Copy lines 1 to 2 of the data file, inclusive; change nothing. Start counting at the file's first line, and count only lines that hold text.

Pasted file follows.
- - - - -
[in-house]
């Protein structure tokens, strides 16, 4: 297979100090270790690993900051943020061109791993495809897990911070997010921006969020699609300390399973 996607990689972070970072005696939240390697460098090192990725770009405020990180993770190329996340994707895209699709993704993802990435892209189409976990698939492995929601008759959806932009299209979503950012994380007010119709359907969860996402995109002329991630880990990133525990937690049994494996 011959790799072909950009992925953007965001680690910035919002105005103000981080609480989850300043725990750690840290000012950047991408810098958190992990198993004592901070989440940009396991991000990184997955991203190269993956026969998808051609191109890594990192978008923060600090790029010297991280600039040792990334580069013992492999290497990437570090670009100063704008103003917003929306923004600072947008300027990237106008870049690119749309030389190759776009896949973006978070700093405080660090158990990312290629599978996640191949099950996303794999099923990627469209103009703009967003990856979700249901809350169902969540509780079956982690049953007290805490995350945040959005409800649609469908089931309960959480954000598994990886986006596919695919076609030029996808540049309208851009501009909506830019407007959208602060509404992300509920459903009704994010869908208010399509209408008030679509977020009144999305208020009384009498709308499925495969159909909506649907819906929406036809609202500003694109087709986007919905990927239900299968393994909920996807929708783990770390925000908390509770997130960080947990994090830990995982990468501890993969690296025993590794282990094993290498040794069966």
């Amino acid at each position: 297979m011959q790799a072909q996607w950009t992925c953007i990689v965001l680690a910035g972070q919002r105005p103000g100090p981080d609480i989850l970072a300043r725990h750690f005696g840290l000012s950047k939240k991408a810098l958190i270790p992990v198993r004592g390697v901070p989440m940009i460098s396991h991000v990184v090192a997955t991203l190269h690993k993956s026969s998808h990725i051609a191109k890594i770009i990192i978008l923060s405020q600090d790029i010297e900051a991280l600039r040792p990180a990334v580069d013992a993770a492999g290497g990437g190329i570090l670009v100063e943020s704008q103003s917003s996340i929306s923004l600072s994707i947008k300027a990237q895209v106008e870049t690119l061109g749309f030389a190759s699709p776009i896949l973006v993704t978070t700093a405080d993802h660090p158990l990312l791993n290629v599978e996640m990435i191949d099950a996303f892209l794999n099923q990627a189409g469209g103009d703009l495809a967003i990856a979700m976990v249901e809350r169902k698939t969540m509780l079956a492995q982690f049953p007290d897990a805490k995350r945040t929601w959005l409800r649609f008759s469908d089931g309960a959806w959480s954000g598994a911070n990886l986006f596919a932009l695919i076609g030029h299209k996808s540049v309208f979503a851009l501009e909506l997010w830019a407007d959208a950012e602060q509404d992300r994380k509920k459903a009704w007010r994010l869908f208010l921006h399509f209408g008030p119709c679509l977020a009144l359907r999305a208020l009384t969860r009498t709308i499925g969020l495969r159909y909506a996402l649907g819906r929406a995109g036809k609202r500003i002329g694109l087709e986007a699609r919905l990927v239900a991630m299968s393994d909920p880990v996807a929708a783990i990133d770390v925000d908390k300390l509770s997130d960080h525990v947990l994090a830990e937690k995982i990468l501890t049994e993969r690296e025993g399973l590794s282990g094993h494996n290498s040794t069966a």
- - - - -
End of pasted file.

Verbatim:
[in-house]
């Protein structure tokens, strides 16, 4: 297979100090270790690993900051943020061109791993495809897990911070997010921006969020699609300390399973 996607990689972070970072005696939240390697460098090192990725770009405020990180993770190329996340994707895209699709993704993802990435892209189409976990698939492995929601008759959806932009299209979503950012994380007010119709359907969860996402995109002329991630880990990133525990937690049994494996 011959790799072909950009992925953007965001680690910035919002105005103000981080609480989850300043725990750690840290000012950047991408810098958190992990198993004592901070989440940009396991991000990184997955991203190269993956026969998808051609191109890594990192978008923060600090790029010297991280600039040792990334580069013992492999290497990437570090670009100063704008103003917003929306923004600072947008300027990237106008870049690119749309030389190759776009896949973006978070700093405080660090158990990312290629599978996640191949099950996303794999099923990627469209103009703009967003990856979700249901809350169902969540509780079956982690049953007290805490995350945040959005409800649609469908089931309960959480954000598994990886986006596919695919076609030029996808540049309208851009501009909506830019407007959208602060509404992300509920459903009704994010869908208010399509209408008030679509977020009144999305208020009384009498709308499925495969159909909506649907819906929406036809609202500003694109087709986007919905990927239900299968393994909920996807929708783990770390925000908390509770997130960080947990994090830990995982990468501890993969690296025993590794282990094993290498040794069966």